Cheers — to the vigorous campaign for mayor of Ashland that has attracted a large and diverse field of candidates for a job that pays virtually nothing and promises more headaches than many more lucrative pursuits. It's reassuring to see so many people willing to put themselves out there for the benefit of their community.

Cheers — to the vigorous campaign for mayor of Ashland that has attracted a large and diverse field of candidates for a job that pays virtually nothing and promises more headaches than many more lucrative pursuits. It's reassuring to see so many people willing to put themselves out there for the benefit of their community.

Jeers — to the negative tone of political action committees that are taking sides in Ashland races this year.

Cheers — to the huge numbers of young Americans who have registered to vote in this election. It's reassuring to see the next generation energized and motivated to help choose those who will lead our government.

Jeers — to Circuit Court judge candidate Joe Charter for campaign ads quoting editorials in this paper. The quotes are accurate as far as they go. One is from three years ago that briefly mentioned Charter in the course of discussing changes in the Jackson County Justice Court. The other is from our editorial this month on the county clerk's race, in which we said experience mattered in that nonpartisan office. Naturally, Charter's ad neglects to note that we endorsed his opponent, not him.

Cheers — to the Oregon candidates for U.S. House and Senate seats who took the Political Courage Test sponsored by Project VoteSmart, a nonpartisan voter education group that asks candidates to fill out a questionnaire telling voters where they stand on key issues. In Oregon, 63 percent of congressional candidates took the test, the third highest participation rate among all 50 states. Among those participating were Republican Sen. Gordon Smith and his Democratic challenger, Oregon House Speaker Jeff Merkley. Both deserve credit for that. But read on:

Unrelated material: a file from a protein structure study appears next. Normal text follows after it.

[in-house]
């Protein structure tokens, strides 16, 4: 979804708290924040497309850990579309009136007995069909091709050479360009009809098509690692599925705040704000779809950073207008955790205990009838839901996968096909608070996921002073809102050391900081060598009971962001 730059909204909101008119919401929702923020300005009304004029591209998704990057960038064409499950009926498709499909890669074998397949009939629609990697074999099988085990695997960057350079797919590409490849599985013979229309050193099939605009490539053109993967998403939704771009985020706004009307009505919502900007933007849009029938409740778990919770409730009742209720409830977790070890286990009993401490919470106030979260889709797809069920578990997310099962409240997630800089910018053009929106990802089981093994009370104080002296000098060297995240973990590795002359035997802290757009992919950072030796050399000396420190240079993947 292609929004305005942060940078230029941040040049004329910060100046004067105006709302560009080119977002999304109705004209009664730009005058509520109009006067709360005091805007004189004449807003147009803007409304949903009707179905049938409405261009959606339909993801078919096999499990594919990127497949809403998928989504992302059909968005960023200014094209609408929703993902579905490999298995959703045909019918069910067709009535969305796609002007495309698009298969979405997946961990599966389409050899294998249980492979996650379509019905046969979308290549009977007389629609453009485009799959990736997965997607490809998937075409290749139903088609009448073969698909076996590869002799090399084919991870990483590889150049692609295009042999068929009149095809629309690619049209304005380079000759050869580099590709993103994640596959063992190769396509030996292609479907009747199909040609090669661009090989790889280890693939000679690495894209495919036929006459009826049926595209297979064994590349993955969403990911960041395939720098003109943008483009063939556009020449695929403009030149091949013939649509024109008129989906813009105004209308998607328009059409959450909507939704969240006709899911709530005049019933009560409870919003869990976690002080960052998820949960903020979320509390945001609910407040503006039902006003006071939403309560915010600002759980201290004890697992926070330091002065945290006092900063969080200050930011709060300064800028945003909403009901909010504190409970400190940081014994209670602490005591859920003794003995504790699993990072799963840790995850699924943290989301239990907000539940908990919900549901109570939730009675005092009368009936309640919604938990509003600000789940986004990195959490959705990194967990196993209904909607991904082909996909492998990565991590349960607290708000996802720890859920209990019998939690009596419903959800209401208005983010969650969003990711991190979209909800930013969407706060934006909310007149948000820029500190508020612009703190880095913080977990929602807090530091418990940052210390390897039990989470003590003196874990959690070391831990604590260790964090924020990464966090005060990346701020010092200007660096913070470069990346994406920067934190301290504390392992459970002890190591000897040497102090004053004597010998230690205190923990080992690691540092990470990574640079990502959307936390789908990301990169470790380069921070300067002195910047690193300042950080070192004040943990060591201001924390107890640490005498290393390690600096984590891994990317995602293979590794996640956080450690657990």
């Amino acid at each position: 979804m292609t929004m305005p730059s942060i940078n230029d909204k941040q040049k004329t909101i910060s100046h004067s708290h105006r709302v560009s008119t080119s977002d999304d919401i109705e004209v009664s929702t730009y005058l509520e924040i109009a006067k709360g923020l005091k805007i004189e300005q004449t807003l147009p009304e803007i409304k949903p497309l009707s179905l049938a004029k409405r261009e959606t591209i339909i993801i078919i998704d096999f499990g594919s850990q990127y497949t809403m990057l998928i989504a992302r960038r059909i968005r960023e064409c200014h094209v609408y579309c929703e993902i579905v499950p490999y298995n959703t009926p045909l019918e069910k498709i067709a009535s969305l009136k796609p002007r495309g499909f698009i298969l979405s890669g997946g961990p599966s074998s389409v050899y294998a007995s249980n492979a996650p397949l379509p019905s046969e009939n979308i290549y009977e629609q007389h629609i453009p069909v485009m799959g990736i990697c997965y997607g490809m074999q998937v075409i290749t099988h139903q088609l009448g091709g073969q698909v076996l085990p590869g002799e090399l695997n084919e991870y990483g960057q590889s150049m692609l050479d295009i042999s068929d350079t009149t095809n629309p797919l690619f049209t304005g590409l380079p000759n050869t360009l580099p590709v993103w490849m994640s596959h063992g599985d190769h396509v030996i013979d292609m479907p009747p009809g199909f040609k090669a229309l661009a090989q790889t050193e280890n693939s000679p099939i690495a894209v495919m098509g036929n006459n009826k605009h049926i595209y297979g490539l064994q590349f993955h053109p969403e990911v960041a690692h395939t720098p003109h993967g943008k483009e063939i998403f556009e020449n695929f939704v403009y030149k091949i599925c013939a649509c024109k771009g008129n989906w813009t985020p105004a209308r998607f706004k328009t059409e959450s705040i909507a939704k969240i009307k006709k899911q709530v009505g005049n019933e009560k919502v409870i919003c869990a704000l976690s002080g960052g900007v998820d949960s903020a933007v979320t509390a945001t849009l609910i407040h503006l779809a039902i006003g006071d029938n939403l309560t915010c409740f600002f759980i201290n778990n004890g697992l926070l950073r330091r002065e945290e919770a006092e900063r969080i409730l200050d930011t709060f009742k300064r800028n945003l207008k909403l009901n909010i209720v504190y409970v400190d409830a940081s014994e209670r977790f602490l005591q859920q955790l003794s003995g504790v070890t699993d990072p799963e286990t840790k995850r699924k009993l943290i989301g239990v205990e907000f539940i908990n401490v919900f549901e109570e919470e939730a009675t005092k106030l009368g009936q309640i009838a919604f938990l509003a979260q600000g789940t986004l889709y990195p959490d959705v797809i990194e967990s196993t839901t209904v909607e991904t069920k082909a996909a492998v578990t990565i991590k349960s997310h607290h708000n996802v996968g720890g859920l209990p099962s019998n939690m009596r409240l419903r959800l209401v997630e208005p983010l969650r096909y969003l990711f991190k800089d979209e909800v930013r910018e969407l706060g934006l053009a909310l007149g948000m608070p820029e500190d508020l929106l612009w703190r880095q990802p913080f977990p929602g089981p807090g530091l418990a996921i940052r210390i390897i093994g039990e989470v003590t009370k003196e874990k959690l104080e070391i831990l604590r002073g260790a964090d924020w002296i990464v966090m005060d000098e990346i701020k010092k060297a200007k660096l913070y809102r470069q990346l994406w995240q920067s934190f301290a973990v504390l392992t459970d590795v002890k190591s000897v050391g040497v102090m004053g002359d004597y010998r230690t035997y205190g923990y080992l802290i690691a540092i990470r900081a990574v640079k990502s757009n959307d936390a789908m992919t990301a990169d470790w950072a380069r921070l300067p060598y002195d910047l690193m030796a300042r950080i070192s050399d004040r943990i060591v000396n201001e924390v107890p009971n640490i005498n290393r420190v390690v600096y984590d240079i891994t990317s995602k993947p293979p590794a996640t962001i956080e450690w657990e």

Jeers — to Oregon's incumbent members of Congress with little or no fear of defeat who don't have the guts to tell voters where they stand. Smith is the only incumbent to answer the Political Courage Test questionnaire, and he's the one most likely to lose his re-election bid. Among the incumbents who didn't take the test was our 2nd District Rep. Greg Walden, who hasn't faced an effective challenge since he took office. What does he have to lose?

Cheers — To state House candidate Pete Belcastro, who is running a decent, positive campaign with little hope of success because he believes voters deserve a choice. Running as an Independent, he's up against popular incumbent Rep. Peter Buckley, D-Ashland, in a district with a sizable Democratic registration edge, and he's doing it without resorting to character assassination or other mud-slinging. Bravo.